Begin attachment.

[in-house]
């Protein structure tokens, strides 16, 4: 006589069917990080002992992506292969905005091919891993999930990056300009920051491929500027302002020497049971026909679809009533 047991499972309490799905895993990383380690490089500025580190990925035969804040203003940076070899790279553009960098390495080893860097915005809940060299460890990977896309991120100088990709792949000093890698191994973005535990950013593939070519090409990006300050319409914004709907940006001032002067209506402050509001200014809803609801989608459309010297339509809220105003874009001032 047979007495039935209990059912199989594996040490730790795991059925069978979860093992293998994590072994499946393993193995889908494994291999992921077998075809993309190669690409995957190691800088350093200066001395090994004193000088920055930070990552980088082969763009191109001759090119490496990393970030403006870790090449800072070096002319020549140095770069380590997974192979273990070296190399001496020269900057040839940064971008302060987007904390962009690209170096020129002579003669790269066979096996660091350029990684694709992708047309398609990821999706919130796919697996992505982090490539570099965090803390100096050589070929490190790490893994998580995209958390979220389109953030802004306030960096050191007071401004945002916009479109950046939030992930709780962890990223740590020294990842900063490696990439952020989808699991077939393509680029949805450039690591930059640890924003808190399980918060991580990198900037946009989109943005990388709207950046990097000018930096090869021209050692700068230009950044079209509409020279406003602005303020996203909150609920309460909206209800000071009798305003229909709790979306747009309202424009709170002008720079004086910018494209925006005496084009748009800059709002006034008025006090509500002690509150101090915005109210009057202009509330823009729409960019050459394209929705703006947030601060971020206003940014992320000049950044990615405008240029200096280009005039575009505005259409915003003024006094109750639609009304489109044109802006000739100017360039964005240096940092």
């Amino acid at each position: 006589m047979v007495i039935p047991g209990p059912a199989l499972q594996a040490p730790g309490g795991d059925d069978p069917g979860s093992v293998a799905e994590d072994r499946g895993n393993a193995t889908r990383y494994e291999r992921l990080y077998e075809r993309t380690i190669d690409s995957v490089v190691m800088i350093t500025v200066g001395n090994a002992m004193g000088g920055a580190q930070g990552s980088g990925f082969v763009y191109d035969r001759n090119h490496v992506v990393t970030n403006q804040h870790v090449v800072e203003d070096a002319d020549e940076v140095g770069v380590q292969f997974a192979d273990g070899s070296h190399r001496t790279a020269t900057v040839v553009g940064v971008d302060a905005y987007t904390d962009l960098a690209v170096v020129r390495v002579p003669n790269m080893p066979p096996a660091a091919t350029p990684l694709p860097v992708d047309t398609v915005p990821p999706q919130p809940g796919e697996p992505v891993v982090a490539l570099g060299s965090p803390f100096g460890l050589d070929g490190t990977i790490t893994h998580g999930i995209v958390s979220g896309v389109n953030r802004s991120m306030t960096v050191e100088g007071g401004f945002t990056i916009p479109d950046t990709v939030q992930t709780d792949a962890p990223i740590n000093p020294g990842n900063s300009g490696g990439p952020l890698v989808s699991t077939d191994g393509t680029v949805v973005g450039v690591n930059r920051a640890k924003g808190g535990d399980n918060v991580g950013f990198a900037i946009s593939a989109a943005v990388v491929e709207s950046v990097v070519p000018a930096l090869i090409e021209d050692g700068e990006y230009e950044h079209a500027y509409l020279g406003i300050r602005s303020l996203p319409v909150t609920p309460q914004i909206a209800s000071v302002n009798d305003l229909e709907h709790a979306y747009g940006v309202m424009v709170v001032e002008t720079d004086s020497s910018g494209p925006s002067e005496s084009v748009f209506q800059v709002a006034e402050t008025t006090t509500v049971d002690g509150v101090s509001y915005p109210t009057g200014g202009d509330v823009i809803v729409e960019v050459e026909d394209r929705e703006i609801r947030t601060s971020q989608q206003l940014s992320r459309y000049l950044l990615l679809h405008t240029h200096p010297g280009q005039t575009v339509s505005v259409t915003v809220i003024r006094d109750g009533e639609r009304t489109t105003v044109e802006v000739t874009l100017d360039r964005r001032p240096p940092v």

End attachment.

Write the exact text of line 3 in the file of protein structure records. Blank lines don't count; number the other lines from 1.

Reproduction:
């Amino acid at each position: 006589m047979v007495i039935p047991g209990p059912a199989l499972q594996a040490p730790g309490g795991d059925d069978p069917g979860s093992v293998a799905e994590d072994r499946g895993n393993a193995t889908r990383y494994e291999r992921l990080y077998e075809r993309t380690i190669d690409s995957v490089v190691m800088i350093t500025v200066g001395n090994a002992m004193g000088g920055a580190q930070g990552s980088g990925f082969v763009y191109d035969r001759n090119h490496v992506v990393t970030n403006q804040h870790v090449v800072e203003d070096a002319d020549e940076v140095g770069v380590q292969f997974a192979d273990g070899s070296h190399r001496t790279a020269t900057v040839v553009g940064v971008d302060a905005y987007t904390d962009l960098a690209v170096v020129r390495v002579p003669n790269m080893p066979p096996a660091a091919t350029p990684l694709p860097v992708d047309t398609v915005p990821p999706q919130p809940g796919e697996p992505v891993v982090a490539l570099g060299s965090p803390f100096g460890l050589d070929g490190t990977i790490t893994h998580g999930i995209v958390s979220g896309v389109n953030r802004s991120m306030t960096v050191e100088g007071g401004f945002t990056i916009p479109d950046t990709v939030q992930t709780d792949a962890p990223i740590n000093p020294g990842n900063s300009g490696g990439p952020l890698v989808s699991t077939d191994g393509t680029v949805v973005g450039v690591n930059r920051a640890k924003g808190g535990d399980n918060v991580g950013f990198a900037i946009s593939a989109a943005v990388v491929e709207s950046v990097v070519p000018a930096l090869i090409e021209d050692g700068e990006y230009e950044h079209a500027y509409l020279g406003i300050r602005s303020l996203p319409v909150t609920p309460q914004i909206a209800s000071v302002n009798d305003l229909e709907h709790a979306y747009g940006v309202m424009v709170v001032e002008t720079d004086s020497s910018g494209p925006s002067e005496s084009v748009f209506q800059v709002a006034e402050t008025t006090t509500v049971d002690g509150v101090s509001y915005p109210t009057g200014g202009d509330v823009i809803v729409e960019v050459e026909d394209r929705e703006i609801r947030t601060s971020q989608q206003l940014s992320r459309y000049l950044l990615l679809h405008t240029h200096p010297g280009q005039t575009v339509s505005v259409t915003v809220i003024r006094d109750g009533e639609r009304t489109t105003v044109e802006v000739t874009l100017d360039r964005r001032p240096p940092v």